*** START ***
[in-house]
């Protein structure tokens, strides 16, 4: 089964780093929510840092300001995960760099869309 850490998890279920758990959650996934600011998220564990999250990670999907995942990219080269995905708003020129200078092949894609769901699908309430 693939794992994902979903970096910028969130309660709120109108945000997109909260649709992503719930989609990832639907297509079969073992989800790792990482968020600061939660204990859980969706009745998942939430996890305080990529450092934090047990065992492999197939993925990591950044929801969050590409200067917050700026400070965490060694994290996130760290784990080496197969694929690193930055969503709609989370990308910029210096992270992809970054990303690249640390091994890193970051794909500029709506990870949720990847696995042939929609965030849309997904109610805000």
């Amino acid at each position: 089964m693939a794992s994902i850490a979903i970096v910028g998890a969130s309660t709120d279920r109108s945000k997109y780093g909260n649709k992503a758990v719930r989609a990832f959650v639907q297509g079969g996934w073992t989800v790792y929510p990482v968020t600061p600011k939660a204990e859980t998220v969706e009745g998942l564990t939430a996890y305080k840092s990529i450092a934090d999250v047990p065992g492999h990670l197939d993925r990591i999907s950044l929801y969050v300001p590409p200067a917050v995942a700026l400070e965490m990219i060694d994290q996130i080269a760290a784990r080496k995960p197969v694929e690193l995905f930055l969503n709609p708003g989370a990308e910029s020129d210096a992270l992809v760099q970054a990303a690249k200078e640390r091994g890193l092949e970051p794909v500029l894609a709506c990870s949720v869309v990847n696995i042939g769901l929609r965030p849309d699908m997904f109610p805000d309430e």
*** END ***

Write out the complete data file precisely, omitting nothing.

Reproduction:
[in-house]
């Protein structure tokens, strides 16, 4: 089964780093929510840092300001995960760099869309 850490998890279920758990959650996934600011998220564990999250990670999907995942990219080269995905708003020129200078092949894609769901699908309430 693939794992994902979903970096910028969130309660709120109108945000997109909260649709992503719930989609990832639907297509079969073992989800790792990482968020600061939660204990859980969706009745998942939430996890305080990529450092934090047990065992492999197939993925990591950044929801969050590409200067917050700026400070965490060694994290996130760290784990080496197969694929690193930055969503709609989370990308910029210096992270992809970054990303690249640390091994890193970051794909500029709506990870949720990847696995042939929609965030849309997904109610805000």
């Amino acid at each position: 089964m693939a794992s994902i850490a979903i970096v910028g998890a969130s309660t709120d279920r109108s945000k997109y780093g909260n649709k992503a758990v719930r989609a990832f959650v639907q297509g079969g996934w073992t989800v790792y929510p990482v968020t600061p600011k939660a204990e859980t998220v969706e009745g998942l564990t939430a996890y305080k840092s990529i450092a934090d999250v047990p065992g492999h990670l197939d993925r990591i999907s950044l929801y969050v300001p590409p200067a917050v995942a700026l400070e965490m990219i060694d994290q996130i080269a760290a784990r080496k995960p197969v694929e690193l995905f930055l969503n709609p708003g989370a990308e910029s020129d210096a992270l992809v760099q970054a990303a690249k200078e640390r091994g890193l092949e970051p794909v500029l894609a709506c990870s949720v869309v990847n696995i042939g769901l929609r965030p849309d699908m997904f109610p805000d309430e």